There are thousands of devastating stories and anecdotal reports across the country linking the opioid epidemic to a crisis in child welfare and foster care. And yet, we do not have enough data to make a direct link. We can track if parental drug abuse is involved when a child enters the system, but federal child welfare data do not track what type of drug was being abused. The tracked data are typically two years old by the time they are collected, analyzed, and reported out, which limits organizations' insight into what is happening right now and their ability to affect change.
According to the Pew Charitable Trusts, "National data doesn't identify how many children are removed from their homes because of a parent's substance abuse. And there's no one standard for how states report substance abuse and child neglect. But many state officials say the surge in foster care cases is a direct result of the drug epidemic."
What if child welfare organizations could use technology to surface trend data that could help them understand and address the opioid epidemic, and even prevent a future crisis?
The Impact of Opioids on Child Welfare
First, how is the opioid epidemic impacting child welfare and foster care?
Foster-care experts say that as the drug epidemic has intensified during the past two years, another rush of children has entered the system. State budgets are stretched, social workers are overloaded, and not enough families are willing to provide children with temporary homes. The opioid crisis is straining the nation's foster-care systems.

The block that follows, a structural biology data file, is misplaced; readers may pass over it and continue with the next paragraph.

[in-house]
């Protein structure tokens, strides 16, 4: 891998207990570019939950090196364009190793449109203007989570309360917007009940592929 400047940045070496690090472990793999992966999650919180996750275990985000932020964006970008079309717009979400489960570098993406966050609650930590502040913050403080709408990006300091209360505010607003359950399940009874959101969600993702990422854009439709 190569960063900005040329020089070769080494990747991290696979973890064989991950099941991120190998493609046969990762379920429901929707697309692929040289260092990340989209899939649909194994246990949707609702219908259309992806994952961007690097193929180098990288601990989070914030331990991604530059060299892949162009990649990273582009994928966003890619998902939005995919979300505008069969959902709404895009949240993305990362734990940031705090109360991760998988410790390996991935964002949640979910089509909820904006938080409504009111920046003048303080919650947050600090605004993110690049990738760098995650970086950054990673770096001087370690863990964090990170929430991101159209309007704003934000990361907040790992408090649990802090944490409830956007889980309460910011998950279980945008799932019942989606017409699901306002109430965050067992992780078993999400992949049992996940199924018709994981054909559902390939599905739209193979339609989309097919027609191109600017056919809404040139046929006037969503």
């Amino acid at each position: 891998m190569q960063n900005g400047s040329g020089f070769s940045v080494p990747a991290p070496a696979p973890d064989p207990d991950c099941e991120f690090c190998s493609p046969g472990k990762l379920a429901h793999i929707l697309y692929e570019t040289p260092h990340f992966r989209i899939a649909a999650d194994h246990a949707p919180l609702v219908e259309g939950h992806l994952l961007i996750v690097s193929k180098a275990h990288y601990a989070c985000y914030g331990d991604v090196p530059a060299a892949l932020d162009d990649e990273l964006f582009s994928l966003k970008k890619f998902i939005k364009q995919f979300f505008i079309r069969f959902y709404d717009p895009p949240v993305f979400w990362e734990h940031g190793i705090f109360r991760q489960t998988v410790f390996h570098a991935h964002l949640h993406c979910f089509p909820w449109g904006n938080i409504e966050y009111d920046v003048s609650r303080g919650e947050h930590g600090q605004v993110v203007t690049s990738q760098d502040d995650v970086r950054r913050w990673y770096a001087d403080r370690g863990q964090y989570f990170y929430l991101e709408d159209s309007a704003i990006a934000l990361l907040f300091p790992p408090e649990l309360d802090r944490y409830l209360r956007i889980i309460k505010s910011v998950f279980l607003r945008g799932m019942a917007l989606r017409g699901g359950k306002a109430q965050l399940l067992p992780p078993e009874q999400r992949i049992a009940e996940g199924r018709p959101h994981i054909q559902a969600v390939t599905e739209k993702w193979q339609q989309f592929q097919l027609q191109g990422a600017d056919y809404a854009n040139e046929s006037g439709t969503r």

President Donald Trump declared the opioid crisis a national emergency in August, following six states--Alaska, Arizona, Florida, Maryland, Massachusetts, and Virginia--that had already declared a state of emergency.
We can all agree; the issues are vast:
* Not enough resources. Resources are limited in every facet. There are not enough caseworkers to handle the volume and increasing complexity of cases, not enough foster homes to take in displaced children, and not enough funding for board and care costs or necessities like car seats when foster homes are available.
* Lacking support for parents. The recovery period for opioid addiction is longer and the chance of relapse is higher than other drug addictions. Often treatment is not readily available, which means termination of parental rights is more likely. Parents often face legal repercussions or incarceration that can also cause separation.